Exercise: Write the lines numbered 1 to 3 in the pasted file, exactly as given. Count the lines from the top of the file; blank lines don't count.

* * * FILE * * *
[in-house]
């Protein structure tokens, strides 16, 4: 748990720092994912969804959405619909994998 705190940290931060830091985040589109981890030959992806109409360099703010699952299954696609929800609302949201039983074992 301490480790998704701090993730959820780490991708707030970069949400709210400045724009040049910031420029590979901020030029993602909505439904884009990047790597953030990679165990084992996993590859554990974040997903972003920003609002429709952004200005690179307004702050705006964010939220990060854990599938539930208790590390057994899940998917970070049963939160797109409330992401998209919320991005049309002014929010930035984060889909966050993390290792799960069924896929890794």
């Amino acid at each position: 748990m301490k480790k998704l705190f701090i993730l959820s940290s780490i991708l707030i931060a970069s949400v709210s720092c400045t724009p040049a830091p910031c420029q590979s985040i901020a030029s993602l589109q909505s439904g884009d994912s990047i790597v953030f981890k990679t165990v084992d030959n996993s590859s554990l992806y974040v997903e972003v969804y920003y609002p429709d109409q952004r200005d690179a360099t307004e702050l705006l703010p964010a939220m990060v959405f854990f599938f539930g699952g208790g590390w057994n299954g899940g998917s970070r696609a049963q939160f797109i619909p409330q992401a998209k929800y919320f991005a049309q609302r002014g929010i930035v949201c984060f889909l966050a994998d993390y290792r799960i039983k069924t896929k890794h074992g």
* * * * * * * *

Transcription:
[in-house]
């Protein structure tokens, strides 16, 4: 748990720092994912969804959405619909994998 705190940290931060830091985040589109981890030959992806109409360099703010699952299954696609929800609302949201039983074992 301490480790998704701090993730959820780490991708707030970069949400709210400045724009040049910031420029590979901020030029993602909505439904884009990047790597953030990679165990084992996993590859554990974040997903972003920003609002429709952004200005690179307004702050705006964010939220990060854990599938539930208790590390057994899940998917970070049963939160797109409330992401998209919320991005049309002014929010930035984060889909966050993390290792799960069924896929890794």
């Amino acid at each position: 748990m301490k480790k998704l705190f701090i993730l959820s940290s780490i991708l707030i931060a970069s949400v709210s720092c400045t724009p040049a830091p910031c420029q590979s985040i901020a030029s993602l589109q909505s439904g884009d994912s990047i790597v953030f981890k990679t165990v084992d030959n996993s590859s554990l992806y974040v997903e972003v969804y920003y609002p429709d109409q952004r200005d690179a360099t307004e702050l705006l703010p964010a939220m990060v959405f854990f599938f539930g699952g208790g590390w057994n299954g899940g998917s970070r696609a049963q939160f797109i619909p409330q992401a998209k929800y919320f991005a049309q609302r002014g929010i930035v949201c984060f889909l966050a994998d993390y290792r799960i039983k069924t896929k890794h074992g």